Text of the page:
Letter: Teach your children well
Teach your children well
While my husband and I were waiting in the short lift line to get on the Village Express at Snowmass on MLK Day, a ski-school instructor with several young children asked us if we wouldn’t mind taking two of her students up to Midway. We could see that this was going to help her out, and we immediately obliged.
No sooner than when we get our allotted young ones, the lift chair arrived. While gathering up the 3-year-old to get on the chair with my husband and his newly acquired 4-year-old, a teenager pushes me from the left side and tells me to get the “f-bomb out of the way” and gets on the chair with my husband, while I am left behind to absorb the shock of what just happened and thus to immediately get on the next chair. The young snowboarder, dressed in a bright yellow jacket, had forced his way ahead of me as I sat somewhat in fear at the very outside edge of the chair, obviously not realizing he pushed me out of the way only to sit next to my 6-foot-6, 260-pound husband! Was my husband going to address this ill-mannered teenager’s dangerous ignorance? As I engaged into conversation with my extremely excited and very happy young skier next to me, my shock quickly subsided and I too could see that my husband was clearly invested in the wellbeing of his little skier and not slightly interested in the yellow-bellied coward sitting as far away as possible from him. (The visual from my lift chair behind was quite comical).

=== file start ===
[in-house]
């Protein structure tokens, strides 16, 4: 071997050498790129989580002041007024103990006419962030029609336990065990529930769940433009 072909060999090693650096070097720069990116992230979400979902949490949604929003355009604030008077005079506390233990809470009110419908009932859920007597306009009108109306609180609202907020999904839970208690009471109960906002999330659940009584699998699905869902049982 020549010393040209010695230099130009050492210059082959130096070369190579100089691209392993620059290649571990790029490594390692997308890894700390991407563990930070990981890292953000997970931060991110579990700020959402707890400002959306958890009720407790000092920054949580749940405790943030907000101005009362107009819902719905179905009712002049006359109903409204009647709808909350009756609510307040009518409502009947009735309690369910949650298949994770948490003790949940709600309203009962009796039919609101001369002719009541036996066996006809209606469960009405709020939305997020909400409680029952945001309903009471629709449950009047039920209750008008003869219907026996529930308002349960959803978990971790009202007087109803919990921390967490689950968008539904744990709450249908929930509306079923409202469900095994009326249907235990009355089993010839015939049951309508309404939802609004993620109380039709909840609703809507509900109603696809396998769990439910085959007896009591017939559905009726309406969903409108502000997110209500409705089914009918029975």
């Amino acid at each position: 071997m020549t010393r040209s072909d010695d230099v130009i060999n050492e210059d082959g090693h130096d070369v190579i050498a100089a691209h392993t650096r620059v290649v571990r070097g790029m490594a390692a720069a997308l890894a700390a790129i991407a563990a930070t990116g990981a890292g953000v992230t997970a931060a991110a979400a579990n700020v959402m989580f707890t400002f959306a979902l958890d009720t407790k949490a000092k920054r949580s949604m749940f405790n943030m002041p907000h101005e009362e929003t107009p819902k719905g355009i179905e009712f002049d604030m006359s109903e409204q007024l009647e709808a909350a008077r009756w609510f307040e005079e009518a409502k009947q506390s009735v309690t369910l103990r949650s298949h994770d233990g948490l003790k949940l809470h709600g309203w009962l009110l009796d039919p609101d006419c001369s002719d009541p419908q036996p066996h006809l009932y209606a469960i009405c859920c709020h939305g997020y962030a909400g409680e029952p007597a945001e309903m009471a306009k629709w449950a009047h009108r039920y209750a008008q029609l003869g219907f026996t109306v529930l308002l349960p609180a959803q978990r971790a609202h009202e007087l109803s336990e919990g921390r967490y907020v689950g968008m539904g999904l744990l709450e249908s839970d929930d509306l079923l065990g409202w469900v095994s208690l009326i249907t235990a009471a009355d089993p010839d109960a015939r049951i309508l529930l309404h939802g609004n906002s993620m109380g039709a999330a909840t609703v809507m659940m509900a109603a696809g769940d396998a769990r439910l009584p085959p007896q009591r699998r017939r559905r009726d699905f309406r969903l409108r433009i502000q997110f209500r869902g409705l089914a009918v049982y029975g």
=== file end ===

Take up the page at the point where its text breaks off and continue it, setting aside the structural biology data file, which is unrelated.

Growing up, I was taught respect and discipline, not only at home but as well as in school and ski school. Practicing the Golden Rule not only brings to the individual, regardless of age, a sense of mindfulness and thoughtfulness, but it ultimately leads to being prepared to help others. Also, the universe teaches us that what goes around eventually comes around, so perhaps if the yellow-jacketed one cannot learn to help others from his parents, perhaps then, he may learn from karma.
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Lee Anna Hughes
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